Fueling innovative software
July 15-18, 2019
Portland, OR

Ignite OSCON (sponsored by Indeed)

5:00pm6:30pm Tuesday, July 16, 2019
Location: Portland Ballroom

Sponsored by:
indeed

Ignite OSCON is back and will be held Tuesday evening, July 16, following the day’s tutorials. Join us for a fun, high-energy evening of speed talks—all aspiring to live up to the Ignite motto: Enlighten us, but make it quick.

Ignite

If you had five minutes on stage, what would you say? What if you only got 20 slides, and they rotated automatically after 15 seconds?

Ignite is free and open to the public.

Presentation Lineup

Innovation is overrated: The new social contract between innovators and maintainers
Mehdi Medjaoui

The press love celebrating innovators in all tech news, but what if we celebrate more the maintainers who enable them. And share with them more of the fame and financial outcomes? Mehdi explores new concrete options for maintainers to get more recognition and more value from their work. Maintainers look at yourselves: “You’ve got the power!”

How to be a terrible hiring manager
Dawn Foster

Bad hiring managers refer to massive lists of nice-to-haves as requirements, which encourages incompetent blowhards to apply. They hire ninjas who sneak around and rock stars with huge egos. Over Dawn’s 20-plus year career in technology and operations support system (OSS), she’s seen many terrible hiring practices at various tech companies. She offers a slightly snarky view into what it takes to be a terrible hiring manager.

I came here to meet 10 black people: Normalizing my own existence in tech
Jocelyn Matthews

Once you’ve “made it”—then what? People of marginalized and underrepresented groups are frequently enticed into tech by the prospect of security, respect, intellectually challenging work, and the prospect of building generational wealth. _Jocelyn argues that the best strategy is to normalize yourself in the spaces you’re in—whether it’s a conference, meetup, or office.

Tackling tough conversations
Charlotte Weaver

If you work with other people, eventually you’ll have to have a difficult conversation. Nothing can ever make this easy, but in just five minutes, Charlotte helps you develop strategies to make these conversations easier. You’ll learn skills to handle these tough topics with professionalism and grace and have the best chance of getting to the outcome that you want.

Why did medieval knights fight giant snails?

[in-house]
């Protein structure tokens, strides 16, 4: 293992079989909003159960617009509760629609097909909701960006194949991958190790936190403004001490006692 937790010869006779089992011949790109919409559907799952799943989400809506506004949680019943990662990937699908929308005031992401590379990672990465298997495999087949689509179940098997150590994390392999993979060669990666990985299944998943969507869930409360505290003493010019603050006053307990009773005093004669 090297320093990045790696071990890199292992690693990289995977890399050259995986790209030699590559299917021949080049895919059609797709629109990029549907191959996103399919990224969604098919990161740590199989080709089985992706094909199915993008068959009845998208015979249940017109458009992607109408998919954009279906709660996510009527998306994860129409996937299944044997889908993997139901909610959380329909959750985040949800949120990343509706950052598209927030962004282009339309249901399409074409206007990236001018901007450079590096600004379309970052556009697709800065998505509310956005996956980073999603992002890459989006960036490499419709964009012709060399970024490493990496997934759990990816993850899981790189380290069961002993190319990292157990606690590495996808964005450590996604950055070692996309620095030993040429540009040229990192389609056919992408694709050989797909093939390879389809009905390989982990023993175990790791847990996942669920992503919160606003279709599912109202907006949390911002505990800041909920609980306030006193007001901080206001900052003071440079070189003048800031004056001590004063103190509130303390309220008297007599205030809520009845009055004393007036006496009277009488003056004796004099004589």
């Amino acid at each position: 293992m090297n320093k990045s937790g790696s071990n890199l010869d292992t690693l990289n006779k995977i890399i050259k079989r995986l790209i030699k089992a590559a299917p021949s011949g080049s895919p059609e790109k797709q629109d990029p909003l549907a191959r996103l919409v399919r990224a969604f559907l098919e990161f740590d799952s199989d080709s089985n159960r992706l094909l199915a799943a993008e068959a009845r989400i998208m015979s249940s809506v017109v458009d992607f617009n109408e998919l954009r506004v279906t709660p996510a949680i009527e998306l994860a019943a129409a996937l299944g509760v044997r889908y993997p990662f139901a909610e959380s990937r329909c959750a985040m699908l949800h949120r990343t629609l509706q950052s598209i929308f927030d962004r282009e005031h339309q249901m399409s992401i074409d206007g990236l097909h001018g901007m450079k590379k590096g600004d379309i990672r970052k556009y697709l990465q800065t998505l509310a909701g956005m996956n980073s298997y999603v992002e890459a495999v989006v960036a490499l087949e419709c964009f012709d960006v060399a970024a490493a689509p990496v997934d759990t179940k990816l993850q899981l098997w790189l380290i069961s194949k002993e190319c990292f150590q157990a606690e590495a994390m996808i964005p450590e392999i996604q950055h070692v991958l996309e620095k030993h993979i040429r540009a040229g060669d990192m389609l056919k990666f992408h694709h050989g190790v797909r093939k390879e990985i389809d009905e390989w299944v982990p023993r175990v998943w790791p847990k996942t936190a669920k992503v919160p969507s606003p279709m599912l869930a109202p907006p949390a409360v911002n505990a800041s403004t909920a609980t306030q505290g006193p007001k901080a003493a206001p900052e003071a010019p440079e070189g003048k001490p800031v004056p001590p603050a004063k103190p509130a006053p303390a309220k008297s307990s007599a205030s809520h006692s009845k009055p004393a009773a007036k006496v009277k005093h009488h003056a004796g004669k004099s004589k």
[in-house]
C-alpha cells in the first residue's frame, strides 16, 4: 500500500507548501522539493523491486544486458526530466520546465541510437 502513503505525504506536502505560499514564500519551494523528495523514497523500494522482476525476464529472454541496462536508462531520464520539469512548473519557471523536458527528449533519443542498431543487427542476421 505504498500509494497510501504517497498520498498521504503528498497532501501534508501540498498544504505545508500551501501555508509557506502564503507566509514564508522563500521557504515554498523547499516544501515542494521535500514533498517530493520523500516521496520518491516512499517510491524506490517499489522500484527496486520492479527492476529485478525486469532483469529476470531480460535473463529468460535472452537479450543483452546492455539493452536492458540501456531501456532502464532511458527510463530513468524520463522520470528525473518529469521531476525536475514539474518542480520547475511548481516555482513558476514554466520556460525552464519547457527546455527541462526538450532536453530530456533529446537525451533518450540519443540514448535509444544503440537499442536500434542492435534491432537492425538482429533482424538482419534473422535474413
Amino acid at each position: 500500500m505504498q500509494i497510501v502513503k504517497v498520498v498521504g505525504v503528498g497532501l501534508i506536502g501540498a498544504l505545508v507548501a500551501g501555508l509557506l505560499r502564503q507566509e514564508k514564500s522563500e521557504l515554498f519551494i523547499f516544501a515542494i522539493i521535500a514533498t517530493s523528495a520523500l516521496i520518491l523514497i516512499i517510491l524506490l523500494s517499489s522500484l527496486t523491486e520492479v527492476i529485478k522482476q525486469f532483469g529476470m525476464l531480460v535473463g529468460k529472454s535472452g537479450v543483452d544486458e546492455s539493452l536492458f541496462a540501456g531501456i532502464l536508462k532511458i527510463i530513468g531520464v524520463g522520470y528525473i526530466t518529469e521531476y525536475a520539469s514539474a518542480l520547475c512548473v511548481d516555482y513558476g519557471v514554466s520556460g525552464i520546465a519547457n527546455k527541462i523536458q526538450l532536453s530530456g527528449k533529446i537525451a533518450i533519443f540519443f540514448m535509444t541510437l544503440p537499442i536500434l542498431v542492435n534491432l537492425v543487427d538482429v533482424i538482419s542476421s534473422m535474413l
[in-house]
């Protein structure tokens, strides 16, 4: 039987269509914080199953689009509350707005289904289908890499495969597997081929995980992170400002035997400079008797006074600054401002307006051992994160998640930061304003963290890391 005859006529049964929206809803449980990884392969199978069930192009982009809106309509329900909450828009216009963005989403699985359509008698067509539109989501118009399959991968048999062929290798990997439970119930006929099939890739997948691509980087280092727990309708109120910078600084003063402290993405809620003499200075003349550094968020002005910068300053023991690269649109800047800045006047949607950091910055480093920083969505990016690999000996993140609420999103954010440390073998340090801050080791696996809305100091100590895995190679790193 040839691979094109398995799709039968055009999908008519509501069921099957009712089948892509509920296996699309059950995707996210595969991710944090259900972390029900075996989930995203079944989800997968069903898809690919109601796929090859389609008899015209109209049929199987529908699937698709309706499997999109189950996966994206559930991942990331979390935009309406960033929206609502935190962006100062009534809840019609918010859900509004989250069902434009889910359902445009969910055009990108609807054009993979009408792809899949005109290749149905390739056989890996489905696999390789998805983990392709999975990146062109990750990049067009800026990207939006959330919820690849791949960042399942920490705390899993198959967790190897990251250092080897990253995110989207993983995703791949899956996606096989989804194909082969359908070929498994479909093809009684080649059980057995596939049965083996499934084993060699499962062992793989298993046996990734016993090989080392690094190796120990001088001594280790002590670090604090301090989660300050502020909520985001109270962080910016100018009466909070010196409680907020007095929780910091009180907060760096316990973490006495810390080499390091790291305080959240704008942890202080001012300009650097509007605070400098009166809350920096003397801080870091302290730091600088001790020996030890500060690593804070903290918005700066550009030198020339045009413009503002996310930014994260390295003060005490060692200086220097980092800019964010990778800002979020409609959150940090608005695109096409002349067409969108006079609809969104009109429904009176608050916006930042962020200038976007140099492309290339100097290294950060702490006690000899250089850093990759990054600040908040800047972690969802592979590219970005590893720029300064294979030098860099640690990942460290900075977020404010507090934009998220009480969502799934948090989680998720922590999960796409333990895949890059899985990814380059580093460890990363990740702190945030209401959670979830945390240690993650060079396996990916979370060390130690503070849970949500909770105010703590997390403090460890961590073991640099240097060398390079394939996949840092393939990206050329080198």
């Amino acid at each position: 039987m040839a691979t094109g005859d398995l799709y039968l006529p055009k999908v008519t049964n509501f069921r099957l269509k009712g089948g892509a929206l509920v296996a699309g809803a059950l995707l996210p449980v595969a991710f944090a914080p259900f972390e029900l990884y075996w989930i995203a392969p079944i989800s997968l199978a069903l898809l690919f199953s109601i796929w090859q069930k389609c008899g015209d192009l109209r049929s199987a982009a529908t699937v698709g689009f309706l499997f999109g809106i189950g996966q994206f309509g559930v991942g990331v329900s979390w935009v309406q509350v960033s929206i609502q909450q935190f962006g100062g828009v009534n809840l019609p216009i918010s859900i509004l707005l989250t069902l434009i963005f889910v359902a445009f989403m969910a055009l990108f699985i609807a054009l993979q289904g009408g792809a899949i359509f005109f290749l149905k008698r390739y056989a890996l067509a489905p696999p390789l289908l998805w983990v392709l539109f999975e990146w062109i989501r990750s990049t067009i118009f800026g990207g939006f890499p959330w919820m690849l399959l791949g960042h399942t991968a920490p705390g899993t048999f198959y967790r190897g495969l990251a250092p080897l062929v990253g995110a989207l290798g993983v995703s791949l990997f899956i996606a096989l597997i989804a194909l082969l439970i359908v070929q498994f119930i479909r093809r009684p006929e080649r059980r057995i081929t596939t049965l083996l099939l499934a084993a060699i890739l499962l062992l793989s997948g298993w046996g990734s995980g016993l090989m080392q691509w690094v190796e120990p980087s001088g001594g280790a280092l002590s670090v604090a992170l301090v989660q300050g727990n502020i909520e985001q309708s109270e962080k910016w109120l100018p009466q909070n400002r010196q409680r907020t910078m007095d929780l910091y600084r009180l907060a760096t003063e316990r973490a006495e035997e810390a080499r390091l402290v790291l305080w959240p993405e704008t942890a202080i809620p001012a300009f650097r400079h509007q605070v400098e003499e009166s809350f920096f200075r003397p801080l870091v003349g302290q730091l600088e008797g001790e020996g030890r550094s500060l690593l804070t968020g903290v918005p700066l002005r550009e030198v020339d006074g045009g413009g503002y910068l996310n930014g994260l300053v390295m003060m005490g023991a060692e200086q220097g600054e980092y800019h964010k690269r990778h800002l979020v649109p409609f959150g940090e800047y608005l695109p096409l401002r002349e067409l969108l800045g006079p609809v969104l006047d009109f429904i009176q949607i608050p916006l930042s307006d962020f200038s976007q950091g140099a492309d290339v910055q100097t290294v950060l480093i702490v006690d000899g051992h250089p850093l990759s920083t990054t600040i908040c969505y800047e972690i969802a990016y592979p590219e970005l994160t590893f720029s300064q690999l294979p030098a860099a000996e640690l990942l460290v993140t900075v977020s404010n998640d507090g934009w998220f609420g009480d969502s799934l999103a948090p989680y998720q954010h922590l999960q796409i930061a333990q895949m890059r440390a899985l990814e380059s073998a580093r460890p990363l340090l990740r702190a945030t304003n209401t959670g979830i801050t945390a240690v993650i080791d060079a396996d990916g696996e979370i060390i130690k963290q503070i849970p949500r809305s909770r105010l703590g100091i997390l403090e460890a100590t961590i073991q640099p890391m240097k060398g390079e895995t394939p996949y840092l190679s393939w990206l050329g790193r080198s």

Paris Buttfield-Addison

Illuminated manuscripts from the late medieval period are full of beautiful, dramatic, hilarious imagery of knights fighting giant snails. What’s the deal? Let’s find out together. Answering this, and other bizarre questions from history, Paris explores why all geeks should learn history (from a geek with a medieval history degree and a PhD in computer science).

Machine learning ate my homework
Aimee Maree Forsstrom

Join Aimee in 2050. You’re running late. You stumble out of bed to find the light switch and realize your homework essay “History of GNU/Linux” was deleted; SkyNet determined the essay was “radical literature.” The future is now. Did they forgot to add the part where algorithms would be wielded against us, and we would end up proving false positives to equations that respond with “do not reply”?

Observability observed, in 5 minutes or less
Aaron Aldrich

What’s an observability, why do I care about it, and what do I do next? Aaron introduces you to a new way of thinking about systems monitoring and gives some pointers on where you can begin to make practical shifts in your stack to get started.

Coding in public: Live-streaming your coding sessions
Jon Manning

Livestreaming video services like Twitch, Mixer, and Facebook Live are what all the dang kids use to show off how many dang points they can get in their dang video games, but there’s an increasing number of people livestreaming creative work. Jon explores how you can get started, how to get the most out of it, and how to have fun.

Big data: New oil or new plastic?
Jennifer Prendki-Douglass

Join Jennifer as she explores whether big data is the new oil or the new plastic. For data scientists, it’s like we live in a dream: if the AI winter was caused by a lack of both data and appropriate technologies, what else can they ask for? If that sounds too good to be true, maybe it really is. Experts have claimed that data was the new oil. But while data is key to the successful development of AI, it’s also a by-product that we’ll have to learn to manage as a society.

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